The best secured credit card for bad credit is Discover it® Secured Credit Card because it has a $0 annual fee, rewards you with 1 - 2% cash back on purchases, doubles the rewards you’ve earned after the first year, and doesn’t require a minimum credit score. The Discover it® Secured Credit Card Card’s main approval requirements are being 18+ years old and having enough income to afford monthly bill payments, plus a refundable security deposit of $200 or more.
The rest of the best secured credit cards for bad credit scores are the OpenSky® Secured Visa® Credit Card (no credit check), the Secured Mastercard® from Capital One (could be just partially secured), and the Harley-Davidson® Secured Credit Card ($0 annual fee). The first two in particular deserve recognition because of their uniquely attractive features.
OpenSky® Secured Visa® Credit Card is the best secured card for people with very poor credit because the issuer won’t check your credit history when you apply. As long as you’re at least 18 years old with a U.S. mailing address, an SSN, and income that exceeds your expenses, you should be approved. And the Secured Mastercard® from Capital One is great for people with bad, but not terrible, credit because you have the opportunity to get a credit limit that’s higher than the amount of the deposit you put down. The starting credit limit is $200, and you might be approved for a deposit of as low as $49. This card also has a $0 annual fee.
Best Secured Credit Cards for Bad Credit:
In general, secured credit cards are the best type of credit card for people with bad credit. Secured cards offer the highest approval odds of any credit cards, and they tend to be a lot cheaper in the long run than unsecured cards for bad credit.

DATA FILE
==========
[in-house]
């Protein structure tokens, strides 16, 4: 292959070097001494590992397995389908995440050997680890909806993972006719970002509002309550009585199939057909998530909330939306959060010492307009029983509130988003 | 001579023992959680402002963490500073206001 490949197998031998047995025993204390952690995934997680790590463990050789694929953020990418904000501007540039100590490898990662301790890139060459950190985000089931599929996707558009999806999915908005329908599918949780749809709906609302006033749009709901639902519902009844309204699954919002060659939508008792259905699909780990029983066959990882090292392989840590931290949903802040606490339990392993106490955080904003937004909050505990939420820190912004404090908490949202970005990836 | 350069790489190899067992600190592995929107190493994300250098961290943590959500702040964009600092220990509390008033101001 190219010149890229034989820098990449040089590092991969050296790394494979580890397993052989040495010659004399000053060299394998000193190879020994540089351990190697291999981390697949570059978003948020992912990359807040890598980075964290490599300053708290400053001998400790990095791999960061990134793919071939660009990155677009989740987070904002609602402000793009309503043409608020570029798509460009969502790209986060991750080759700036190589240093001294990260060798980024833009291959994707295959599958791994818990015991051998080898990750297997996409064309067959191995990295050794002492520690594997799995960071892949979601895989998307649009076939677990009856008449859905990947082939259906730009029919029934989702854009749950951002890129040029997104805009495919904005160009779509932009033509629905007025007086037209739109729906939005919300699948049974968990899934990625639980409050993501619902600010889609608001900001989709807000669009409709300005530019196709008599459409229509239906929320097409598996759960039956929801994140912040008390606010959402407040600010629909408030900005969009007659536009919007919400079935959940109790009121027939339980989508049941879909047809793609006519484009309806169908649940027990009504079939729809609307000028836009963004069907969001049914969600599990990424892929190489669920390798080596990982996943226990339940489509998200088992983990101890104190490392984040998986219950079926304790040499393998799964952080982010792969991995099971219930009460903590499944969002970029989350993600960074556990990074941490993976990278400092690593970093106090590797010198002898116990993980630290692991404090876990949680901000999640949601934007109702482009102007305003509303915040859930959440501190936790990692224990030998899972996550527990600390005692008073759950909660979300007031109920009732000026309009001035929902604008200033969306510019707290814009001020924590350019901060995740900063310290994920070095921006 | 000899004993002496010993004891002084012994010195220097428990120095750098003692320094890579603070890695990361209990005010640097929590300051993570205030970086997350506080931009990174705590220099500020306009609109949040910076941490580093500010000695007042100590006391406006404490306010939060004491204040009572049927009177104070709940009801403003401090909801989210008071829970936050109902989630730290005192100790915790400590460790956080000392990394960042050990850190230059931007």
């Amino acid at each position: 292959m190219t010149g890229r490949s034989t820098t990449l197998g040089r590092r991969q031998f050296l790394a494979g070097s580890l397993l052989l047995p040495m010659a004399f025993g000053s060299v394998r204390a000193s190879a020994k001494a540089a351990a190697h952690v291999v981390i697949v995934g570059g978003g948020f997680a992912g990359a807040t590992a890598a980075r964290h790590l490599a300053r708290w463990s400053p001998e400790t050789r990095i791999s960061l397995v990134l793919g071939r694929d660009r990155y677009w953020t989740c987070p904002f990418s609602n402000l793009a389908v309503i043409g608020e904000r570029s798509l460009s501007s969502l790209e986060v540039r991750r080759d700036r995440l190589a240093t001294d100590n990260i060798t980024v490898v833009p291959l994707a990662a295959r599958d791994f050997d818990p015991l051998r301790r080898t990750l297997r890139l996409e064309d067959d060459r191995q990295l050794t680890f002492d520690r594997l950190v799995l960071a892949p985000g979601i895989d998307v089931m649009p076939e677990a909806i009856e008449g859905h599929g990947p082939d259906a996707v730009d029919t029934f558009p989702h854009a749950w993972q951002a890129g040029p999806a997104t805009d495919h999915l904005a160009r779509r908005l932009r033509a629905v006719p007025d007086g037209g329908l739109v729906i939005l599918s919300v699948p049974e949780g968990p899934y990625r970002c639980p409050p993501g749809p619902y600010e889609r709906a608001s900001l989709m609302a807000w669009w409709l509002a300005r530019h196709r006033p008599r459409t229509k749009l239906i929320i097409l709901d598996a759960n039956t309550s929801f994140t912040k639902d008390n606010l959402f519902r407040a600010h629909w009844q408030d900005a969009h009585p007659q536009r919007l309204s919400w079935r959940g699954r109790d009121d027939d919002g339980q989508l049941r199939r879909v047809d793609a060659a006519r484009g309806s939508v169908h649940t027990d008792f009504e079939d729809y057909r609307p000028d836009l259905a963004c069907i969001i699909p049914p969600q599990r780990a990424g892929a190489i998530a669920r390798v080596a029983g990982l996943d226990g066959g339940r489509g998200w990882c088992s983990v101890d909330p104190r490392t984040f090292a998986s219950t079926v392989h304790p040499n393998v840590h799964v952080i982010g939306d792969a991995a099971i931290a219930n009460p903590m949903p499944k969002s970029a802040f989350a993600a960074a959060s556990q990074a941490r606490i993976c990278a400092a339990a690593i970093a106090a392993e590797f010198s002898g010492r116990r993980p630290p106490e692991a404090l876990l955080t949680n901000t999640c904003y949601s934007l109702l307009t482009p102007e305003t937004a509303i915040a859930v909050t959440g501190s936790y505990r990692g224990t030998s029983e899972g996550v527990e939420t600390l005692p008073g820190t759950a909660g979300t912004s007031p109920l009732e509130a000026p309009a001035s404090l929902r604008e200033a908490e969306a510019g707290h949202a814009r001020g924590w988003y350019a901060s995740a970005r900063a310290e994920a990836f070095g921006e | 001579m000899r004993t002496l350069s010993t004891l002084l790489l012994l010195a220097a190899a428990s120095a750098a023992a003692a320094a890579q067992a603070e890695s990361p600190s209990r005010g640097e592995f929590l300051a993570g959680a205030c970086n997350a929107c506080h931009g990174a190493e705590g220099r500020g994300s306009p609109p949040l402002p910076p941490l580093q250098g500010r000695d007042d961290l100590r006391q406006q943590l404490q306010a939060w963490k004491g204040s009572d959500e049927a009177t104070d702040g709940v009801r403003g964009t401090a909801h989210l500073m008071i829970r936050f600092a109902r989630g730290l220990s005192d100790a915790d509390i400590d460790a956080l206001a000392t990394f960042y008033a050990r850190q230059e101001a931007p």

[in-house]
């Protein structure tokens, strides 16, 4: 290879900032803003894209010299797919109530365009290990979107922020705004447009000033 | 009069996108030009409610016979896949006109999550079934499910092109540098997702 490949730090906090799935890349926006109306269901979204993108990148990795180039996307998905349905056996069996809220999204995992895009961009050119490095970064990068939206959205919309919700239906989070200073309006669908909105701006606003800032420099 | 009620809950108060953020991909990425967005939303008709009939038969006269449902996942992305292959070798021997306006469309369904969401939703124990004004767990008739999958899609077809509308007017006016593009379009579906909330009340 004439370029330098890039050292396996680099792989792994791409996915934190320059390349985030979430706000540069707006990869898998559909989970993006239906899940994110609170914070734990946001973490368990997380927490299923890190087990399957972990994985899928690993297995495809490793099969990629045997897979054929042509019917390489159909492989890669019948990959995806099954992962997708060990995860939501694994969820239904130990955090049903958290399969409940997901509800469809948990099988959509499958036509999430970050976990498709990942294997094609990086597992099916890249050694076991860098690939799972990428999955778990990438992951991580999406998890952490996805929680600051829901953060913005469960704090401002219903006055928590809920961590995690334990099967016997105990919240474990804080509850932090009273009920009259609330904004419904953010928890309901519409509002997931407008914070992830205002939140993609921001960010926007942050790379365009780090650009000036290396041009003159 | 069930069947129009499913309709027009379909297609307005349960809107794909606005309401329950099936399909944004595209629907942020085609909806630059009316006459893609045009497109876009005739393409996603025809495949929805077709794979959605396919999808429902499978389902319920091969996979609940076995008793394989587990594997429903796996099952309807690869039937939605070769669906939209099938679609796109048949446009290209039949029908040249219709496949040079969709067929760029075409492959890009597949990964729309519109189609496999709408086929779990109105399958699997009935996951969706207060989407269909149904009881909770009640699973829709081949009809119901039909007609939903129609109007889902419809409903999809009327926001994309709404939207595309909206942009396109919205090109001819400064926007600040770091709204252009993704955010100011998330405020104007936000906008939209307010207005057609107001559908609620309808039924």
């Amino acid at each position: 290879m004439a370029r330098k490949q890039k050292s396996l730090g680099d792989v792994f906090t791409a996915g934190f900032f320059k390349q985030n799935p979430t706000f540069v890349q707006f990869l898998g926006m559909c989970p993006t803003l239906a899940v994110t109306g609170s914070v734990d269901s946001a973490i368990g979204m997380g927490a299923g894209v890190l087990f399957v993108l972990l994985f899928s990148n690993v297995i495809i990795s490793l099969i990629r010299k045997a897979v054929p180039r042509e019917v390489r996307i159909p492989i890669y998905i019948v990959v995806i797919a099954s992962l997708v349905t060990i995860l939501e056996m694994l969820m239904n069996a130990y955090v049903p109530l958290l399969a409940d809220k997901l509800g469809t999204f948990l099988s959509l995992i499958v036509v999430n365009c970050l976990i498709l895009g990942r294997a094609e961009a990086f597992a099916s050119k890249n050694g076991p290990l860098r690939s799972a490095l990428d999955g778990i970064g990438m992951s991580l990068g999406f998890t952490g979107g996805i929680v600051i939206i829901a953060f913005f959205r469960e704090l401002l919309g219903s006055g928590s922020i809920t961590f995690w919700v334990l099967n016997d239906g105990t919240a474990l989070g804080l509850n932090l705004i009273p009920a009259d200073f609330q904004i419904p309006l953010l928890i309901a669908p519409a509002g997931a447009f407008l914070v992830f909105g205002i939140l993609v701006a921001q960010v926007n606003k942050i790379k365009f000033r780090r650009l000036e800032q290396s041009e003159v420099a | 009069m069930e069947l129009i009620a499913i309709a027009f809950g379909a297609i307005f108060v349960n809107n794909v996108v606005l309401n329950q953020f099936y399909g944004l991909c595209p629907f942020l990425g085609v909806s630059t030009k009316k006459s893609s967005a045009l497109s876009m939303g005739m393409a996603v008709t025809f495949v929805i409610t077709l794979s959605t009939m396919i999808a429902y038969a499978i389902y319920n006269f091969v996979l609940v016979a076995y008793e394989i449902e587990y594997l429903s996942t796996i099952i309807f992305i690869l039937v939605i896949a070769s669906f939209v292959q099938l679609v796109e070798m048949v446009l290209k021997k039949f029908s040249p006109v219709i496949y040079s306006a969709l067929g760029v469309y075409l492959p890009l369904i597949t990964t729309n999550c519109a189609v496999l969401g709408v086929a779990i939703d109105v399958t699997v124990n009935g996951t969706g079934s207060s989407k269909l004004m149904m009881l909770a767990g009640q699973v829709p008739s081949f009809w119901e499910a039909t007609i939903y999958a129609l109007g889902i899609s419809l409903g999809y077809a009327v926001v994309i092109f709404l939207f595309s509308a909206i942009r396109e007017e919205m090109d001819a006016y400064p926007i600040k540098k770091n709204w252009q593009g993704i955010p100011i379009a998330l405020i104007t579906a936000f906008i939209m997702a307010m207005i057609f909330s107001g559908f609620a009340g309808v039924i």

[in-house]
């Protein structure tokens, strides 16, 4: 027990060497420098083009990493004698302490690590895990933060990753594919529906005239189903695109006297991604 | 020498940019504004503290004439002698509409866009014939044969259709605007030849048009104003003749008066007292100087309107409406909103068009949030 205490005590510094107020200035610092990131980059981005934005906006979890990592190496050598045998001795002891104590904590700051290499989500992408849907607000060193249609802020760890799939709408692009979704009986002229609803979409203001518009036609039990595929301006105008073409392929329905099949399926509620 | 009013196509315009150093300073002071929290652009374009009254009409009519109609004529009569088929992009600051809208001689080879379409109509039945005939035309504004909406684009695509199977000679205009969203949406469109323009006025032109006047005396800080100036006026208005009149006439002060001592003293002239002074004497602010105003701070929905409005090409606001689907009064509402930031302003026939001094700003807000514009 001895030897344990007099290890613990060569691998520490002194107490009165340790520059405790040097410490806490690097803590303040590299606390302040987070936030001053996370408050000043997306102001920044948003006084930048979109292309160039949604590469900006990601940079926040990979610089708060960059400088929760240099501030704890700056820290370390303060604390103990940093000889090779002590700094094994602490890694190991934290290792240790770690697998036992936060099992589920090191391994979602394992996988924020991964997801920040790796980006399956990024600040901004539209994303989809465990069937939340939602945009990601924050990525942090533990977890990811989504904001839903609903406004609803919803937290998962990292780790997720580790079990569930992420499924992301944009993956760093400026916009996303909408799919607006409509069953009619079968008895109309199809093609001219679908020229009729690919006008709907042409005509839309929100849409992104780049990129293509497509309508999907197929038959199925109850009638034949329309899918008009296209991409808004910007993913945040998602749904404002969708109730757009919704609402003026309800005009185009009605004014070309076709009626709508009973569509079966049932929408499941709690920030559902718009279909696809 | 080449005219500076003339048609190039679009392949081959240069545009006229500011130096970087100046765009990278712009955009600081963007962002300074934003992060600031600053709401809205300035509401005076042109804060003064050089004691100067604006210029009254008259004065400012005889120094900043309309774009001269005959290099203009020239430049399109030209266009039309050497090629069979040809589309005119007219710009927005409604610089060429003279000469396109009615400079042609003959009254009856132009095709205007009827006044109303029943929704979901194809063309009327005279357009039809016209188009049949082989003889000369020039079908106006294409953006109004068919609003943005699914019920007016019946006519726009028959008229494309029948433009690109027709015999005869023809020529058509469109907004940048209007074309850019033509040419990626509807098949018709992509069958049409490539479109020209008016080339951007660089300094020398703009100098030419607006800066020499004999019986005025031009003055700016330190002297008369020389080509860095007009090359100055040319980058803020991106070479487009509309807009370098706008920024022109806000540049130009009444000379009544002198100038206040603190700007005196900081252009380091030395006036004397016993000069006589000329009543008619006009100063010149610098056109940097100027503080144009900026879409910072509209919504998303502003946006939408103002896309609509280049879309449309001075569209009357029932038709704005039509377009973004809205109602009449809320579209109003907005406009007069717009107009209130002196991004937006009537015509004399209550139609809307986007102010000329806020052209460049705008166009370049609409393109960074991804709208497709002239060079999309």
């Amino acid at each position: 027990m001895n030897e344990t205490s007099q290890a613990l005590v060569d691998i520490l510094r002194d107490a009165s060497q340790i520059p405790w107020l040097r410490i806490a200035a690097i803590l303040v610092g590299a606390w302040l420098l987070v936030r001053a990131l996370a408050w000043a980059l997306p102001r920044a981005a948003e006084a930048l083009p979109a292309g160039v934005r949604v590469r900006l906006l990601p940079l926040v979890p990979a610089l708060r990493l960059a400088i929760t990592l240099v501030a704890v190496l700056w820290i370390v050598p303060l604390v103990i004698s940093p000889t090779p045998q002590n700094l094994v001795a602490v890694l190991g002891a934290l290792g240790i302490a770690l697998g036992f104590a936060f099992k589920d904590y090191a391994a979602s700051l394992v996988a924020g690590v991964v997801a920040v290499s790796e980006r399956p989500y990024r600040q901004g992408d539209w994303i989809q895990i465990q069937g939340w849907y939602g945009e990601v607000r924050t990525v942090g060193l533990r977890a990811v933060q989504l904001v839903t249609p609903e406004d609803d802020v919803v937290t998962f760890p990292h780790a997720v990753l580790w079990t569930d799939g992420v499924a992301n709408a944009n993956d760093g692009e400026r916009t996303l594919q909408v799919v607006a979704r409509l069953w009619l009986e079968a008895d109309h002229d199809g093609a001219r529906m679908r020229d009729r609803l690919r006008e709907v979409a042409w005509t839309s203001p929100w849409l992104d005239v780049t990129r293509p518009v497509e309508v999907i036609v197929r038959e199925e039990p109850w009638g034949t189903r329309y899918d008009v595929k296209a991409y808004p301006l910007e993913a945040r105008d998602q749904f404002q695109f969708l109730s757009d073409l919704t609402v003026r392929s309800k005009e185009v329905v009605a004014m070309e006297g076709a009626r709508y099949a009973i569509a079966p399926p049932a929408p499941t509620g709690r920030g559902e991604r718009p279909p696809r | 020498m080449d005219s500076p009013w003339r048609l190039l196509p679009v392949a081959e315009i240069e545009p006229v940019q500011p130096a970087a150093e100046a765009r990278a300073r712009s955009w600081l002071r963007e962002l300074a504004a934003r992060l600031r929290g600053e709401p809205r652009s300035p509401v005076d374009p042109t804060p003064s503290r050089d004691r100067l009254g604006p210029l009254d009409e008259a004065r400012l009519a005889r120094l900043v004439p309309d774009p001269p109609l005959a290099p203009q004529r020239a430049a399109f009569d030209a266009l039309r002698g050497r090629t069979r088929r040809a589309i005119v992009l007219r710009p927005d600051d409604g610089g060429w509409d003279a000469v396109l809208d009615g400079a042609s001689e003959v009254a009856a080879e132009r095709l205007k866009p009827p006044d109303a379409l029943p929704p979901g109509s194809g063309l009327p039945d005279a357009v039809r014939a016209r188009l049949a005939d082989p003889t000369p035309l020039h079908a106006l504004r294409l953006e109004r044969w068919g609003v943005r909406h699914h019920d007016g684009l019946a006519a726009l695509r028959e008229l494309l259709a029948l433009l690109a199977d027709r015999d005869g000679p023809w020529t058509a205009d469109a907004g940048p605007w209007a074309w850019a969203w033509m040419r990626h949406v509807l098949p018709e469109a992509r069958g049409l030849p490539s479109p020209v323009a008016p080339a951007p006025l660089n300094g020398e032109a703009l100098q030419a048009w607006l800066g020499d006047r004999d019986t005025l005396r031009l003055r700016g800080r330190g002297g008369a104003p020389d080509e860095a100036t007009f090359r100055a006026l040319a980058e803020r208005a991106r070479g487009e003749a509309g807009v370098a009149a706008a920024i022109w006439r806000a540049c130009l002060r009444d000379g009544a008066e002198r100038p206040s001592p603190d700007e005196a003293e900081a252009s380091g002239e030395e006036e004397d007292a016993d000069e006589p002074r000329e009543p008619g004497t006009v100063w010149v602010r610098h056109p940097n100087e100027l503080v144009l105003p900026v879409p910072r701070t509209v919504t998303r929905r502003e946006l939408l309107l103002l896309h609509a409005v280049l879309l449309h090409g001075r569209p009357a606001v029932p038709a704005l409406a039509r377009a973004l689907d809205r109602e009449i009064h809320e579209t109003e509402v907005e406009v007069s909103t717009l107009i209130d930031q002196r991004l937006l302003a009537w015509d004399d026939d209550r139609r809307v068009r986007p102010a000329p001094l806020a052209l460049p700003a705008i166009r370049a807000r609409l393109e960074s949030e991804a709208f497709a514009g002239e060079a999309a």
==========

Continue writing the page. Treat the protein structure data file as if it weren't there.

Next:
You just have to make sure to pay your bill on time every month. If you do that, your credit should steadily improve. And that should help you qualify for a credit card upgrade sooner than you might think.
WalletHub Answers is a free service that helps consumers access financial information. Information on WalletHub Answers is provided “as is” and should not be considered financial, legal or investment advice. WalletHub is not a financial advisor, law firm, “lawyer referral service,” or a substitute for a financial advisor, attorney, or law firm. You may want to hire a professional before making any decision. WalletHub does not endorse any particular contributors and cannot guarantee the quality or reliability of any information posted. The helpfulness of a financial advisor's answer is not indicative of future advisor performance.
WalletHub members have a wealth of knowledge to share, and we encourage everyone to do so while respecting our content guidelines
. This question was posted by WalletHub.
Please keep in mind that editorial and user-generated content on this page is not reviewed or otherwise endorsed by any financial institution. In addition, it is not a financial institution’s responsibility to ensure all posts and questions are answered.